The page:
Last edited by j.duncker; 08-15-2015 at 08:46 AM.
Old 08-15-2015, 06:31 PM
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Originally Posted by Jennifer Curtis View Post
If you mount the servo parallel to the
wing ribs, the pushrod should go straight
back from the servo arm 1/4 to 1/2 inch,
then bend out so the end of it points
directly at the aileron.

Jenny
Do not do this.
Old 08-16-2015, 03:29 AM
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Originally Posted by j.duncker View Post
The above is not best practice. .
Did you miss the 1/4 to 1/2 inch part? If this bend is
this close to the servo horn, no bending will happen.
Even in a crash, any bending will happen midway
along the pushrod. I know this from experience, and
no the crash was not caused by the bending, it was
caused by not extending the 72 MHz antenna.

Jenny
Old 08-16-2015, 04:18 AM
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RBACONS
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Any bend introduces a point which facilitates flexing of the pushrod. Is it a big deal? Not on small planes or slow-flying planes and I've used it on occasion but nonetheless it is still not an ideal geometry.
Old 08-16-2015, 12:41 PM
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jester_s1
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I had a bend in my aileron pushrods once similar to this with no ill effects. The pushrod only needs to be as strong as the servo torque. If you can command full deflection while holding the surface still and the pushrod doesn't bend significantly, the linkage is fine.
Old 08-16-2015, 02:47 PM
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j.duncker
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Originally Posted by jester_s1 View Post
I had a bend in my aileron pushrods once similar to this with no ill effects. The pushrod only needs to be as strong as the servo torque. If you can command full deflection while holding the surface still and the pushrod doesn't bend significantly, the linkage is fine.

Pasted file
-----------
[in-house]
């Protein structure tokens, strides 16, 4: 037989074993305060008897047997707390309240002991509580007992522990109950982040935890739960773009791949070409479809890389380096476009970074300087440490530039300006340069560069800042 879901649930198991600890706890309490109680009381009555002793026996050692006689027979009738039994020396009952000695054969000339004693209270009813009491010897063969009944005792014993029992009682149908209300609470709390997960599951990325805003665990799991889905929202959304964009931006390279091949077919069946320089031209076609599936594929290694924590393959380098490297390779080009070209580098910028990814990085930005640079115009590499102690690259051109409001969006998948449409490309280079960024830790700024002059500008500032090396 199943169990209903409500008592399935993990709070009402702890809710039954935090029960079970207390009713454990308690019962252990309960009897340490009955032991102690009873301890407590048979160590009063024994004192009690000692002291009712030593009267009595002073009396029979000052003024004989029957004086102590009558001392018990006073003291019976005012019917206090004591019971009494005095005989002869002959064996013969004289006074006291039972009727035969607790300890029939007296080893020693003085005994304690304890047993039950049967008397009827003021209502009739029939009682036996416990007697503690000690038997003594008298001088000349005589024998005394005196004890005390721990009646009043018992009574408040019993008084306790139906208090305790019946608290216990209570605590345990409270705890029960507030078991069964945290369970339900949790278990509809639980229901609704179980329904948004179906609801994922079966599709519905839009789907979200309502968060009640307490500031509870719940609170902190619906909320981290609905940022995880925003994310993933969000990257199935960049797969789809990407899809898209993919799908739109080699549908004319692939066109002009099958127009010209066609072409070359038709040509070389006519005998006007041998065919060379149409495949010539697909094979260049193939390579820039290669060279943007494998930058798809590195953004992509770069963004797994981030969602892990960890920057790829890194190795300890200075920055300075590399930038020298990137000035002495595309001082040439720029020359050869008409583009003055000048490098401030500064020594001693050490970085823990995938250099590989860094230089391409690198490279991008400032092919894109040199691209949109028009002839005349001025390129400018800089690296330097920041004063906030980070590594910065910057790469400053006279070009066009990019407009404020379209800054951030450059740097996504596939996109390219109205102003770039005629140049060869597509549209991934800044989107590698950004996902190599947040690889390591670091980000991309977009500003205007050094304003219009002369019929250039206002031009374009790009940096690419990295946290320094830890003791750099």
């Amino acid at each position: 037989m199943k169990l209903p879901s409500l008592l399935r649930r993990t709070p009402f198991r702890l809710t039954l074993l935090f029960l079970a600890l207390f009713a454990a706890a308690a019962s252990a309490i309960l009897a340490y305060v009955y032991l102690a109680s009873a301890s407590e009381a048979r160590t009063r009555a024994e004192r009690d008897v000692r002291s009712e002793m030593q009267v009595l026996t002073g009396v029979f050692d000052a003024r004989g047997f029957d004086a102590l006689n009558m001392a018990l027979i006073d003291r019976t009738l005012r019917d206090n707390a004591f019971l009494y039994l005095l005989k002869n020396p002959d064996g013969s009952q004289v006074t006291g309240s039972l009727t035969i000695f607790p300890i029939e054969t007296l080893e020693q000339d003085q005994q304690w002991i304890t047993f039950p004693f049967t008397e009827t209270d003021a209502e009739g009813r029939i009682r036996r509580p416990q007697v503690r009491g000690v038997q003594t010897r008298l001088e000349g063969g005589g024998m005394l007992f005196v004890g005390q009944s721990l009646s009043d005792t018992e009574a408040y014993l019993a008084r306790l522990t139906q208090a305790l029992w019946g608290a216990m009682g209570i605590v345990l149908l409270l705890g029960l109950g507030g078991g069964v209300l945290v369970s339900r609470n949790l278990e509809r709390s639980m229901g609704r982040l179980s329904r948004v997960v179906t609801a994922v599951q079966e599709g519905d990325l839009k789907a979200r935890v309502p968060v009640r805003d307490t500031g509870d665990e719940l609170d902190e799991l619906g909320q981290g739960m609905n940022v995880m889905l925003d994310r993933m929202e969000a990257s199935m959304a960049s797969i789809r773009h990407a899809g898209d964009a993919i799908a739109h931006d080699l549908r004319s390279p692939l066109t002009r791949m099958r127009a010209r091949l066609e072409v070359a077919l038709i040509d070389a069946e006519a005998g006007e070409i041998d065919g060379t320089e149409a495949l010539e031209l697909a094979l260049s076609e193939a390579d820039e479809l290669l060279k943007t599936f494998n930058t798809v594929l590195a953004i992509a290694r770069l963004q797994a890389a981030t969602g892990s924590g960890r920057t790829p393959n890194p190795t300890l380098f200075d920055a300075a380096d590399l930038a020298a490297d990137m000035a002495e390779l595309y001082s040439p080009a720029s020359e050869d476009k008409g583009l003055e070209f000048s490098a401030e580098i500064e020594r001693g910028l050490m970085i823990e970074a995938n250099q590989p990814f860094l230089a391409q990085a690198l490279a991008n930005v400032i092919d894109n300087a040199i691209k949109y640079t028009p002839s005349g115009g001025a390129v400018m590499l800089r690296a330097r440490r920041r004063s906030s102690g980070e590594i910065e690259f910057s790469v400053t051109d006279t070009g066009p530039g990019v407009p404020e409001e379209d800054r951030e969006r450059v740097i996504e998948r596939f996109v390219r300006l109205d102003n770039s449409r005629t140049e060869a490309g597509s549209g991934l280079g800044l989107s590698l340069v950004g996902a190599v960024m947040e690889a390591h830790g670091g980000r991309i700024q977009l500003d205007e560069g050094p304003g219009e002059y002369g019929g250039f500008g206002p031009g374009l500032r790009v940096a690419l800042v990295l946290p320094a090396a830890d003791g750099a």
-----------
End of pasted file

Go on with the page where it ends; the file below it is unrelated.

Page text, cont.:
This is not as simple as that.

FLUTTER is the issue. OK with something slow it will not happen often but get the speed up and one day you risk hearing the dreaded BRRRRRRP followed by the model coming apart in mid air.

Keep those pushrods short and straight.

Last edited by j.duncker; 08-16-2015 at 02:50 PM.
Old 08-16-2015, 04:19 PM
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Jennifer Curtis
 
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Flutter is what will happen if the servo horns get
the holes worn from not putting the slight bend
in the pushrod, and just let the z-bend force its
way at the incorrect angle.

Jenny
Old 08-16-2015, 04:37 PM
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drac1
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Originally Posted by j.duncker View Post
This is not as simple as that.

FLUTTER is the issue. OK with something slow it will not happen often but get the speed up and one day you risk hearing the dreaded BRRRRRRP followed by the model coming apart in mid air.

Keep those pushrods short and straight.
+1
Old 08-18-2015, 09:06 AM
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flycatch
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Simple fix for a push rod that is bending is to sleeve it with copper tubing.
Old 08-18-2015, 01:06 PM
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Even better is carbon fiber tubing. Light and stiff.